Back to all

Holiday Safety Tips So Your Celebrations Remain Joyous


Holiday carols. Twinkling lights. Festive gatherings. The holiday season is in full swing.

With all the fun the holidays bring, safety is often overlooked with the hustling and bustling of the season. While it is easy to forget, it is critical that certain safety precautions are taken throughout the season.

Cooking and Baking

No holiday celebration would be complete without a festive feast but be sure to take precautions against fires when you are cooking and baking. Keep items away from stoves or open flames. Clean up grease spills as you go.

Forty-seven percent of home fires start while cooking, according to the U.S. Fire Administration. Cooking with care is always important, especially during the chaotic holiday preparations. On Christmas Day and Christmas Eve, the numbers of cooking fires were 72 and 52 percent higher than normal.

Christmas Trees

If your family prefers a real Christmas tree, water yours every day because dry needles and wood catch fire more easily. It is safe to use string lights, but make sure you do not plug in more than three strands into each other. If you need more lights than that, you can use a power strip in this case. Do not use light strands that are worn or broken. Be sure to always unplug the lights before leaving the house or going to sleep.

When the tree gets dry and needles are falling off faster than you can clean up, it is time to throw out the tree. Do not leave the dry tree in your garage. Make sure to dispose appropriately to avoid a fire. Dry trees are highly combustible.

When considering a live Christmas tree, please take the proper precautions and keep in mind these statistics:

  • From 2015-2019, fire departments responded to an average of 160 home fires each year that were caused by live Christmas trees. Annually, the fires caused an average of $10 million in property damage.

  • One in five live Christmas tree fires were started by holiday light strands.

  • 20 percent of live Christmas tree fires were started by something too close to the tree, such as a heat source.


It certainly sounds nice to sit around a warm fire on Christmas Eve. Many families will do so ahead of Santa’s big night. But there are some precautions to take ahead of time.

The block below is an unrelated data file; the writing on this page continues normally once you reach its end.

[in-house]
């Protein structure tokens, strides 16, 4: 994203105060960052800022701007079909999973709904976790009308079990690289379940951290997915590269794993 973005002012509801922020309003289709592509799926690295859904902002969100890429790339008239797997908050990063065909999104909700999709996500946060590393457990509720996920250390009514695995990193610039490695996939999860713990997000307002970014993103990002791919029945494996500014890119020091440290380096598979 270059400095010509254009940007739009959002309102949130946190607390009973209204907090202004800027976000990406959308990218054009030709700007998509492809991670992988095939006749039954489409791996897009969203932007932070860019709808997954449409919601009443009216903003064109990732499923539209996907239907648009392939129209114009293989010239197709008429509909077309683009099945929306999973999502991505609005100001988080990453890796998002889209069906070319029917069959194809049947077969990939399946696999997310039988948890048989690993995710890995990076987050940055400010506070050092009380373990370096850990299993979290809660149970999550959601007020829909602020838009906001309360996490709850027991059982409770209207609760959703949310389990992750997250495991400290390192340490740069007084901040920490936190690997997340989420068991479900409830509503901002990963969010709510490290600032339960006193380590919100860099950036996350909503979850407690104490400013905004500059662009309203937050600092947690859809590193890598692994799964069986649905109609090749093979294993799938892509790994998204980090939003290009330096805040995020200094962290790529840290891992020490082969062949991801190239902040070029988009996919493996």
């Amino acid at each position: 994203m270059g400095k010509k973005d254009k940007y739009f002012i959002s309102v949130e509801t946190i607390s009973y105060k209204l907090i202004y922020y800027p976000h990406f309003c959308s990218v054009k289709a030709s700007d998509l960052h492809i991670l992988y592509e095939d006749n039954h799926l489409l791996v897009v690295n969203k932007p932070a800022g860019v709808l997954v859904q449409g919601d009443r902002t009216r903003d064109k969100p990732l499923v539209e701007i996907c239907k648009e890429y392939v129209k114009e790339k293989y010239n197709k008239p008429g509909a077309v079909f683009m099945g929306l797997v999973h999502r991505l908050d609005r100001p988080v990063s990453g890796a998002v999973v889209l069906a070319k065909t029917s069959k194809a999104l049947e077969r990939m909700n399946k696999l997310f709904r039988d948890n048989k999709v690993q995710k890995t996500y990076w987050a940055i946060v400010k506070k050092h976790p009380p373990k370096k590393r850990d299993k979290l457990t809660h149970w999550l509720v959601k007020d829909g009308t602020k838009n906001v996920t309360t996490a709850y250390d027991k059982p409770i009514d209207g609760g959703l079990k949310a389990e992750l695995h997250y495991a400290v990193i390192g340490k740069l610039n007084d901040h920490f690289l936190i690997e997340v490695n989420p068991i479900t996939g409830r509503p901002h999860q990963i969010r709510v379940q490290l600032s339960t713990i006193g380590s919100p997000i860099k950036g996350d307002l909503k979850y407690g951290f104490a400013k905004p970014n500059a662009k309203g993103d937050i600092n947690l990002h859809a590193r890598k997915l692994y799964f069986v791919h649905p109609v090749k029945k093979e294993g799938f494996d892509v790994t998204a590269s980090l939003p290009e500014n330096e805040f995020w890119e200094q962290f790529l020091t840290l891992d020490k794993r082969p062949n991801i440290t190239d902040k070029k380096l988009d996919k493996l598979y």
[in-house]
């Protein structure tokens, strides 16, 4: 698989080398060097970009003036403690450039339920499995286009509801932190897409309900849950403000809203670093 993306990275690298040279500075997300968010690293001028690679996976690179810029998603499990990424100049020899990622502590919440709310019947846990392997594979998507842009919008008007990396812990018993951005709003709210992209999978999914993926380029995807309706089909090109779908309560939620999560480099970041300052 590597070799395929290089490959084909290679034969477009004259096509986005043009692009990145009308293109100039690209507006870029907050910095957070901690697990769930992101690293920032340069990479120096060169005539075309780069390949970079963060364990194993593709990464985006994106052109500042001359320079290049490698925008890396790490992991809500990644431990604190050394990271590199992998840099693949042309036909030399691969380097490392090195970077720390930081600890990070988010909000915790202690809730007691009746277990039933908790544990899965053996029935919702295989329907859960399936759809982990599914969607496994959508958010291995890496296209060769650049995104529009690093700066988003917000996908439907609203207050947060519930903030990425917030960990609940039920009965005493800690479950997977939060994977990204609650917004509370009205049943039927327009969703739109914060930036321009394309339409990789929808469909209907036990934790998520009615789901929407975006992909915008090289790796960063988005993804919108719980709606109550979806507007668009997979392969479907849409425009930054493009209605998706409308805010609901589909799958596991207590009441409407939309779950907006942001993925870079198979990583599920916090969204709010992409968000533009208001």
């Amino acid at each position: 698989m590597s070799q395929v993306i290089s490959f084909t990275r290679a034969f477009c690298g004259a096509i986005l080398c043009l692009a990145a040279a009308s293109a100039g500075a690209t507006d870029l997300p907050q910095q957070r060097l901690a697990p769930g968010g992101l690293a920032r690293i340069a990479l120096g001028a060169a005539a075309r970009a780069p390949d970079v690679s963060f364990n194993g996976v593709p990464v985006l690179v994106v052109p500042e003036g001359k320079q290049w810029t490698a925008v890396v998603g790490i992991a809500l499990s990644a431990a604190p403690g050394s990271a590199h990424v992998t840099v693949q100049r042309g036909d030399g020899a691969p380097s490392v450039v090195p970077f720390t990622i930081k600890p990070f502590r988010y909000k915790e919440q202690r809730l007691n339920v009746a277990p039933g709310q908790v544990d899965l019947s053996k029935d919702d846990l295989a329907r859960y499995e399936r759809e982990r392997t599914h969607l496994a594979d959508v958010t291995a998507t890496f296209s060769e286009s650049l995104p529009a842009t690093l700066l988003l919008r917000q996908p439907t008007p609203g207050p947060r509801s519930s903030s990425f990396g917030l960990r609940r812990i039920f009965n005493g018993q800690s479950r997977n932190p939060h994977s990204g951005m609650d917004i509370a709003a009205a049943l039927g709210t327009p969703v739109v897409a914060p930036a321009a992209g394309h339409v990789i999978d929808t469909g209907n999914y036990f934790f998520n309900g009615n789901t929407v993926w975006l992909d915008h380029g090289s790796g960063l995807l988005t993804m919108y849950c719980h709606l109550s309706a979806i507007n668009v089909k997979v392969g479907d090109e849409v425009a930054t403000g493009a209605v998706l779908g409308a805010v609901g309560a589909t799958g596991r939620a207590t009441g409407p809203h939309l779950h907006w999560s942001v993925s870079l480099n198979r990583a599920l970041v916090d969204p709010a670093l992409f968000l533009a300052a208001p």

Have your chimney inspected prior to using a wood-burning fireplace and only burn dry firewood that has been out of the rain for several months. Keep wrapping paper, clothing, and anything that can become ablaze at least three feet away from the flames. While an open fire sounds enticing, it is important to use a fire screen to keep embers and logs from escaping. Finally, make sure the fire is fully extinguished before calling it a night. Embers may still be burning so always double check before falling asleep.

Indoor Decorations

Indoor holiday decorations can cause a problem if safety precautions are not taken when installing or followed throughout the season. Test all lights and cords and replace any faulty products before use. If you burn candles indoors, always extinguish them before you leave the room or go to sleep.

Place seasonal plants at least three feet away from any heat source. Turn off any decorative lights prior to leaving your home or going to sleep. Never use real candles to light a tree and always be sure to water a live tree every day to prevent it from becoming dry and brittle. Below are just a few safety decoration statistics to consider:

  • From 2015 – 2019, fire departments responded to an average of 790 home structure fires per year that began with decorations, not including Christmas trees. These fires caused an annual average of $13 million in direct property damage.

  • 45 percent of home fires in December were caused by candles

  • Candle fires on Christmas day account for 2.5 times the daily average

  • Two in five house fires were caused by a decoration too close to a heat source 

For more safety tips, visit:


Firework safety usually occurs in the summer months, but many New Year celebrations also include these twinkling sparks. If you’ll be setting off fireworks at home, choose a location away from buildings and trees. If people are watching, make sure they watch from afar. Keep a supply of water or fire extinguisher at hand. More firework safety can be found on our Fourth of July safety blog.

This time of year is the opportunity to spend with loved ones celebrating what the holiday season is all about. Practice these safety precautions so your celebrations remain bright for all the right reasons.

Tags: preferred protection, fire safety, holiday safety